which is not going to go wasted on me which is why I’m telling you about it

 

Frank O’hara

They Were Burning Dead Leaves

They were burning dead leaves.  Must oozed with scent,

tar bubbled and blew.

The moonlight glow behind the thistle bent

like a torn rainbow.

 

The street was a forest, night slid into the heart

of deepest autumn.

A guilty music blew the house aprt

with its fife and drum.

 

To have this again, just this, just the once more:

I would sink below

autumnal earth and place my right hand in your

hand like a shadow.

 

Zsuzsa Rakovszky

 

The High Hills

The high hills have a bitterness

Now they are not known

and memory is poor enough consolation

For the soul hopeless gone.

Up in the air there beech tangles wildly into the wind –

That I can imagine

But the speed, the swiftness, walking into clarity,

Like last year’s bryony are gone.

 

Ivor Gurney (1954)

Possessions

Sand has the ants, clay ferny weeds for play

But what shall please the wind now the trees are away

War took on Witcombe steep?

It breathes there, and wonders at old  night roarings;

October time at all lights, and the new clearings

For memory are like to weep.

It was right for the beeches to stand over Witcombe reaches,

Until the wind roared and softened and died to sleep.

 

Ivor Gurney (1934)

To His Love

 

 

He’s gone, and all our plans

are useless indeed.

We’ll no more walk on Cotswold

Where the sheep feed

Quietly and take no heed.

 

His body that was so quick

Is not as you

Knew it, on Severn river

Under the blue

Driving our small boat through.

 

You would not know him now…

But still he died

Nobly, so cover him over

with violets of pride

Purple from Severn side.

 

Cover, cover him soon!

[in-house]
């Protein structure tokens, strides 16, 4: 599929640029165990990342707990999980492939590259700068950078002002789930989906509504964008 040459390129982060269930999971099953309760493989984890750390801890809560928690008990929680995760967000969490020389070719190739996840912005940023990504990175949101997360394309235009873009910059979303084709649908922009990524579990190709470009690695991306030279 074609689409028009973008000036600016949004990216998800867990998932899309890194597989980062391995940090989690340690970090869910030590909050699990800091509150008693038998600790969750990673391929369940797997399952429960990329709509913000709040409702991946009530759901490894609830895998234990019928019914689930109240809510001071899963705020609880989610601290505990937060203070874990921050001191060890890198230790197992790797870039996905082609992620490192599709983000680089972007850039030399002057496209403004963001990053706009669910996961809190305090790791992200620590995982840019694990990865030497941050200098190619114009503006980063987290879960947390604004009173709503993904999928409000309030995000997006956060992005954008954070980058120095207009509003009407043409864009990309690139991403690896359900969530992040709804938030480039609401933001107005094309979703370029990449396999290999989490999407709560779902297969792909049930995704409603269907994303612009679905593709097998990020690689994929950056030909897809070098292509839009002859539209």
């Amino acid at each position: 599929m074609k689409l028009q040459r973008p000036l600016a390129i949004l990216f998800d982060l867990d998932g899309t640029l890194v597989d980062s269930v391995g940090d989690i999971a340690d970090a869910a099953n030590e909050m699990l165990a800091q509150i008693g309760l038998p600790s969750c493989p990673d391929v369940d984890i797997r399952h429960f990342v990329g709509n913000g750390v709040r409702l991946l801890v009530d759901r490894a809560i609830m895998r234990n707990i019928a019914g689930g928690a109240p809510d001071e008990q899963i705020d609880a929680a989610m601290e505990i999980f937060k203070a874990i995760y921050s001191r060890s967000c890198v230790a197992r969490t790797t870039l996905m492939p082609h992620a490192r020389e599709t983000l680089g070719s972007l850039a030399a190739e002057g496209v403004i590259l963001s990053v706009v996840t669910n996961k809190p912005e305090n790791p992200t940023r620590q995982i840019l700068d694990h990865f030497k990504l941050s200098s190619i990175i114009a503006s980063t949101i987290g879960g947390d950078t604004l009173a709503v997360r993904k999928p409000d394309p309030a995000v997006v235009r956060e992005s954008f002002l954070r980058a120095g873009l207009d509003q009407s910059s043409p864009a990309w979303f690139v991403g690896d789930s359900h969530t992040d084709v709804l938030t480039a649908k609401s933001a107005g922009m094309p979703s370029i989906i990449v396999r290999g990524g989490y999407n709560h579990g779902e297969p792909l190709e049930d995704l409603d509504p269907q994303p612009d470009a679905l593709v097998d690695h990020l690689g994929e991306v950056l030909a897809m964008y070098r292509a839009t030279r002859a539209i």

And with thick-set

Masses of memoried flowers –

Hide that red wet

Thing I must somehow forget.

Ivor Gurney

The Reproach

You have betrayed me, Eros.

You have sent me

my true love.

 

On a high hill you made

his clear gaze;

my heart was not

so hard as your arrow.

 

What is a poet

without dreams?

I lie awake; I feel

actual flesh upon me

meaning to silence me –

Outside, in the blackness

over the olive trees,

a few stars.

 

I think this is a bitter insult:

that I prefer to walk

the coiled paths of the garden

to walk beside the river

glittering with drops

of mercury. I like to lie

in the wet grass beside the river,

running away, Eros,

not openly, with other men,

but discreetly, coldly –

 

All my life

I have worshiped the wrong gods.

When I watch the trees

on the other side,

the arrow in my heart

is like one of them,

swaying and quivering.

 

Louise Gluck

It’s This Way

I stand in the advancing light,

my hands hungry, the world beautiful.

 

My eyes can’t get enough of the trees –

they’re so hopeful, so green.

 

A sunny road runs through the mulberries,

I’m at the window of the prison infirmary.

 

I can’t smell the medicines –

carnations must be blooming nearby.

 

It’s this way:

being captured is beside the point,

the point is not to surrender.

 

NÂZIM HIKMET

translated from the Turkish by Randy Blasing & Mutlu Konuk